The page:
On the postnatal day 20th in within ST appeared lumina and– in the adluminal location– a layer of strong lectin-reactive (++) roundshaped spermatocytes (Figure 3D; 4C; 7A-7C, 7G, 7H).
The highest selectivity of these cells labeling was achieved with PSA, CNFA, HPA and WGA, the poorest– with PNA, SBA and SNA lectins. On the postnatal day 40th cytoplasmic glycoconjugates of all subsets of multilayered spermatogenic epithelium, including spermatogonia, spermatocytes and developing spermatids demonstrated strong reactivity (++) with Con A, PSA, GNA, NPA and LABA (Figure 4D; 5C; 6C), faint binding (+/–) of PNA, VAA, PIFA and SBA, and moderate reactivity (+) with all the rest lectins used. Lectin labeling of each particular segment of ST on postnatal day 40th was rather heterogenous, strongly depending on the phase of spermatogenic cycle. Begining from postnatal day 40th onwards a wide diversity of lectins labeled (+) proacrosomal granules and caps of developing spermatids.
In the adult rat testes mannose-specific lectins (Con A, PSA, GNA, NPA) labeled (+) cytoplasmic glycoconjugates of Leydig cells, different subsets of spermatogenic epithelium, tails of mature spermatozoa (Figure 3E, 3F). Binding of CNFA, similarly to MPFA, was restricted predominantly to acrosomal granules and caps, as well as to tails of spermatozoa (Figure 4E, 4F; 5D, 5E, 5F). LABA rather uniformly labeled (+) cellular constituents of ST with the enhanced Leydig cells reactivity (Figure 6D). PNA, VAA, SBA HPA and SNA strongly reacted (+) with the developing and mature acrosomes (Figure 8). It is noteworthy, that most of the lectins used, excluding PNA, VAA and SBA, strongly reacted (+) with glycoconjugate deposits, located in the adlumenal compartments of ST (Figure 3 E, 3F; 5D, 5E, 5F; 8A-8F), apparently representing residual bodies, shedded by spermatids during spermiogenesis.
Figure 8: Selective labeling of adult rat spermatozoa acrosomal systems with lectins of different carbohydrate specificities. A, B, C, D– sialospecific SNA (C– VI stage of cycle; D– XII stage of cycle); E– DGalNAc specific SBA; F– DGal specific PNA (E– VIII stage of cycle, F– VI stage of cycle). × 100 (A, B), × 400 (C, D, E, F).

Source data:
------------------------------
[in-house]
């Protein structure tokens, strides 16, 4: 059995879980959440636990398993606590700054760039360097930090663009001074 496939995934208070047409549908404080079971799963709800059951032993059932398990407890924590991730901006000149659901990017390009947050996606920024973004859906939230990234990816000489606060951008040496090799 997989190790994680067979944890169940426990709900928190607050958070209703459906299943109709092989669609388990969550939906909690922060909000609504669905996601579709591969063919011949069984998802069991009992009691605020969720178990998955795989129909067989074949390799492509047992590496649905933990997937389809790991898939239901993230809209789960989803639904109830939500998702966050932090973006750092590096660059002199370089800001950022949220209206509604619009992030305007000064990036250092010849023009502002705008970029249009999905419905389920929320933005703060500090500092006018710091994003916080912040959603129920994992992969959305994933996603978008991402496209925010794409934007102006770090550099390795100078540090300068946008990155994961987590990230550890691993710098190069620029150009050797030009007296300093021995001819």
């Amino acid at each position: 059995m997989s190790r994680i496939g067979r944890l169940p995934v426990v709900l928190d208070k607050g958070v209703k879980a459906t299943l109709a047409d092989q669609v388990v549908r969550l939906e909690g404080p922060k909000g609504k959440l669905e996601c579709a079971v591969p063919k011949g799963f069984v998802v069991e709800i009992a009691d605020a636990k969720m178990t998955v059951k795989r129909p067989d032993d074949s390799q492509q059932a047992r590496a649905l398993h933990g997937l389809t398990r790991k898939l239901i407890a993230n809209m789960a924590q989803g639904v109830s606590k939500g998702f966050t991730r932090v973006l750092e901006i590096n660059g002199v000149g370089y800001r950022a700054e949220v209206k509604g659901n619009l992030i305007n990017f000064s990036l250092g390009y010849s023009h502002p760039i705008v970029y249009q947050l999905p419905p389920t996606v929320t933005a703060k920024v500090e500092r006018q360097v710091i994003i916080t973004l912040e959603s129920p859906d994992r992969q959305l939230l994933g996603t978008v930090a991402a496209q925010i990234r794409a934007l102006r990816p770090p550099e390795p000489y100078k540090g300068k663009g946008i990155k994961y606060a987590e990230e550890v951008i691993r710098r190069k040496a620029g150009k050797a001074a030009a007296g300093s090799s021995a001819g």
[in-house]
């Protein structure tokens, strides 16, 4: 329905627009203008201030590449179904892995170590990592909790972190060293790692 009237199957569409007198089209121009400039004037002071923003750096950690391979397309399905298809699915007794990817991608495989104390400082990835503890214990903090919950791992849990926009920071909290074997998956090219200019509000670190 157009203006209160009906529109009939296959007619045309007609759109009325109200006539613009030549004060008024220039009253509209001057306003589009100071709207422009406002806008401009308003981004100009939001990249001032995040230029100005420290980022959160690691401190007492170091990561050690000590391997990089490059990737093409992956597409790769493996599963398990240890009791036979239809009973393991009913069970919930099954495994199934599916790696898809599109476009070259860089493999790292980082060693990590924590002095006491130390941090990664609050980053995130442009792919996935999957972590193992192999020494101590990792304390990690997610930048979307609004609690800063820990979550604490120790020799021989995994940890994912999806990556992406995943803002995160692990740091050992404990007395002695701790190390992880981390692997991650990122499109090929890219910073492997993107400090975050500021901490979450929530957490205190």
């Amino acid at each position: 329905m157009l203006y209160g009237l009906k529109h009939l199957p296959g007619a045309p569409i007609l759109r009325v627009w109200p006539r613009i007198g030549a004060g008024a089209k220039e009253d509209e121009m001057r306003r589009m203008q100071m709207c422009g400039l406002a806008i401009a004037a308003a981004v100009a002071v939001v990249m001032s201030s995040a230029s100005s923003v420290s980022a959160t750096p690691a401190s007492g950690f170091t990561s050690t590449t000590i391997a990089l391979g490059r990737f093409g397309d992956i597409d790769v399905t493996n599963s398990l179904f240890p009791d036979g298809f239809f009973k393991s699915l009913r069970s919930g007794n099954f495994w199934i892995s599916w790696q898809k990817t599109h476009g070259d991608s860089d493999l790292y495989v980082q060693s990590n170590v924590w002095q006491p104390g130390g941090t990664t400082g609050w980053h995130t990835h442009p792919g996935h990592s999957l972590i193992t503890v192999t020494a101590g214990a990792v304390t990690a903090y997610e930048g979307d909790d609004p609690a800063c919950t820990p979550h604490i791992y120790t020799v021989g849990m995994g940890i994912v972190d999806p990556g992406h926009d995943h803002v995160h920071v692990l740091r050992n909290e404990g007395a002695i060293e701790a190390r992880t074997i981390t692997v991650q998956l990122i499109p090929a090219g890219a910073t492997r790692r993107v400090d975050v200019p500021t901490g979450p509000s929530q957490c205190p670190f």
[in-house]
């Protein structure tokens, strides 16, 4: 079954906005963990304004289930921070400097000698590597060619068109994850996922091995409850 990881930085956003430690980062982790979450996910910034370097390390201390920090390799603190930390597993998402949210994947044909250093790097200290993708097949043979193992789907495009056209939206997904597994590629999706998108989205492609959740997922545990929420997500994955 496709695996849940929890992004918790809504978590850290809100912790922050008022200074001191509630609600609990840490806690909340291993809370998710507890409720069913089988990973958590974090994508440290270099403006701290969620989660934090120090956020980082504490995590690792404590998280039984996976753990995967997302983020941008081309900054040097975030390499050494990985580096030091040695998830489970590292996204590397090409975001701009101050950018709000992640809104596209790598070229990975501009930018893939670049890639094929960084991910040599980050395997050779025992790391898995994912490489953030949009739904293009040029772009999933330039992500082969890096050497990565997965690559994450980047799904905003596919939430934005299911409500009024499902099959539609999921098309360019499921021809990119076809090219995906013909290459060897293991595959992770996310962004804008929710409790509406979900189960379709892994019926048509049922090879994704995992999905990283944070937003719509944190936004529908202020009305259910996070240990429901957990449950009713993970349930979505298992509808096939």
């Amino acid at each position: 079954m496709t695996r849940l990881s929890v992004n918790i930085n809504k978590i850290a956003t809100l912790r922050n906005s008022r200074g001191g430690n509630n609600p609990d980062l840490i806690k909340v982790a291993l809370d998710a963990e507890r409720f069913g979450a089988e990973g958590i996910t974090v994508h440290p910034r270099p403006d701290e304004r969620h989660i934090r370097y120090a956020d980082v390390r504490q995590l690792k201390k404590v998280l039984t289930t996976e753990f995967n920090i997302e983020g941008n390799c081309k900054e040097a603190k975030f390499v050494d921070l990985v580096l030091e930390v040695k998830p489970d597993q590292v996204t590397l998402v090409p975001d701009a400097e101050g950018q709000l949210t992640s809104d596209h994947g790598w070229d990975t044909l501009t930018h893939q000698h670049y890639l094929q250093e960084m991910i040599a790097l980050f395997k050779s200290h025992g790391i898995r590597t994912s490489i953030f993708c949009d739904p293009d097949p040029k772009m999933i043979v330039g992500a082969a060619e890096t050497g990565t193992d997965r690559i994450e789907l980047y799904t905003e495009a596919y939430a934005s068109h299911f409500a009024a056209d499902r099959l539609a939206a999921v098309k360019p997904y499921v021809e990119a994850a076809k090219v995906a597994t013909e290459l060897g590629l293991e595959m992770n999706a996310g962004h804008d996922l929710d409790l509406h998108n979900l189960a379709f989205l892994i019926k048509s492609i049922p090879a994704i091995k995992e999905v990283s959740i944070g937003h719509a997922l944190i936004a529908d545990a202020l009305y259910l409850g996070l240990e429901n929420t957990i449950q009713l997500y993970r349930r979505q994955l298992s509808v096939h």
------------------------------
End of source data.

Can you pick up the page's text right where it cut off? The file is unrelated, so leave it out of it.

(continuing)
Our general morphology data are consistent with results of others [11,13,20], who reported that definitive morphological and functional characteristics rat testis acquire on the 46th day of postnatal life, after the first spermiation completed. During early postnatal period of life three most important morphogenic processes take place in within the rat testis: (1) between postnatal days 10-20 alumenal seminiferous cords are transformed into seminiferous tubules with well defined lumina; (2) between 15-18 days of postnatal life testicular descent into the scrotum occurs ; at 15-20 days of age blood-testis barrier is established by Malmi et al. . Before this term, prior to stimulatory surge of pituitary gonadotropins, rat testis is treated as undifferentiated .
The enhanced PAS reactivity of testicular constituents detected on postnatal day 20th in comparison to postnatal day 1st apparently is related to higher hydration mode of embryonic tissues compared to later stages of ontogeny. Less compact spermatogenic cells arrangemend inside ST on the 20th postnatal day may be resultant of a testicular descent into the scrotum taking place in days 15-18. Likewise, this same expansion of interstitial spaces after testicular descent may cause decreased PAS reactivity of histological specimens on postnatal day 40th.
Lectin histochemistry investigations demonstrate that on prenatal day 20th the richest deposits and widest diversity glycoconjugates were exposed in the cytoplasm of fetal Leydig cells, which contained receptor sites for the majority of used lectins. Lack of CNFA, SBA and WGA binding apparently reflects deficiency of DGalNAc and DGlcNAc carbohydrate determinants in these cells population. Lectin reactivity of basement membranes, surrounding SC in late prenatal and early postnatal periods, according to Malmi et al.  is related to their laminin content. Cellular constituents of SC on the above periods of development were significantly less reactive, but acquired intense and diverse lectin-binding patterns during subsequent phases of postnatal morphogenesis.
On the 1st postnatal day we detected a significant decrease in the number of interstitial Leydig cells, while gonocytes and apical domains of Sertoli cells in the central areas of SC exposed glycoreceptors with DMan, DGalNAc and DGlcNAc termini. Similar glycan moieties of strong reactivity were characteristic for primary and secondary spermatocytes first detected on postnatal day 20th. Multilayered spermatogenic epithelium on postnatal day 40th demonstrated the accumulation of DMan and LFuc combined with reduction of DGal and DGalNAc carbohydrate determinants. Our data are in agreement with observations of others [10-12, 21], encompassing the increase in complexity and biochemical diversification of cellular glycoconjugates of both spermatogenic and Leydig cells, triggered by pituitary gonadotropin secretion after postnatal day 15 [11,22].